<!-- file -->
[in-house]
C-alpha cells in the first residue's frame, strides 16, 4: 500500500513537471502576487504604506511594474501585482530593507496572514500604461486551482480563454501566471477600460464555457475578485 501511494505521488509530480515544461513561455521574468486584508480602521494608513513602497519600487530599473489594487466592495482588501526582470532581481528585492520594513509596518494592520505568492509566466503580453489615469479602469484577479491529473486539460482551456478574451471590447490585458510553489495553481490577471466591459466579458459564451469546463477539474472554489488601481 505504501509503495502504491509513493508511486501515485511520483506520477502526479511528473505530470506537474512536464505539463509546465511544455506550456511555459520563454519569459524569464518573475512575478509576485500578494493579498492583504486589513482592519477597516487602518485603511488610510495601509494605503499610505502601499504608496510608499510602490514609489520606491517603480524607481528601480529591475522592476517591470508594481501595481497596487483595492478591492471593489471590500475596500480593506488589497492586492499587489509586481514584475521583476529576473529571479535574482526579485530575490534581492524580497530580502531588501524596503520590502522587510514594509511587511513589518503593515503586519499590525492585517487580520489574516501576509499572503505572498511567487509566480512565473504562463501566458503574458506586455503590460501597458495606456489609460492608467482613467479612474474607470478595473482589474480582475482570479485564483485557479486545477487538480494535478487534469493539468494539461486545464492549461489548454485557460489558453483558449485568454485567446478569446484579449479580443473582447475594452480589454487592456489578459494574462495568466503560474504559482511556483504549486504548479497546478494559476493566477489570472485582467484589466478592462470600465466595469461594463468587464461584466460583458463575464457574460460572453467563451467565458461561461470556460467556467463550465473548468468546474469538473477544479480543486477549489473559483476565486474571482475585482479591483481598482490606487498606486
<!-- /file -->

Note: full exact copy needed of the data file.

[in-house]
C-alpha cells in the first residue's frame, strides 16, 4: 500500500513537471502576487504604506511594474501585482530593507496572514500604461486551482480563454501566471477600460464555457475578485 501511494505521488509530480515544461513561455521574468486584508480602521494608513513602497519600487530599473489594487466592495482588501526582470532581481528585492520594513509596518494592520505568492509566466503580453489615469479602469484577479491529473486539460482551456478574451471590447490585458510553489495553481490577471466591459466579458459564451469546463477539474472554489488601481 505504501509503495502504491509513493508511486501515485511520483506520477502526479511528473505530470506537474512536464505539463509546465511544455506550456511555459520563454519569459524569464518573475512575478509576485500578494493579498492583504486589513482592519477597516487602518485603511488610510495601509494605503499610505502601499504608496510608499510602490514609489520606491517603480524607481528601480529591475522592476517591470508594481501595481497596487483595492478591492471593489471590500475596500480593506488589497492586492499587489509586481514584475521583476529576473529571479535574482526579485530575490534581492524580497530580502531588501524596503520590502522587510514594509511587511513589518503593515503586519499590525492585517487580520489574516501576509499572503505572498511567487509566480512565473504562463501566458503574458506586455503590460501597458495606456489609460492608467482613467479612474474607470478595473482589474480582475482570479485564483485557479486545477487538480494535478487534469493539468494539461486545464492549461489548454485557460489558453483558449485568454485567446478569446484579449479580443473582447475594452480589454487592456489578459494574462495568466503560474504559482511556483504549486504548479497546478494559476493566477489570472485582467484589466478592462470600465466595469461594463468587464461584466460583458463575464457574460460572453467563451467565458461561461470556460467556467463550465473548468468546474469538473477544479480543486477549489473559483476565486474571482475585482479591483481598482490606487498606486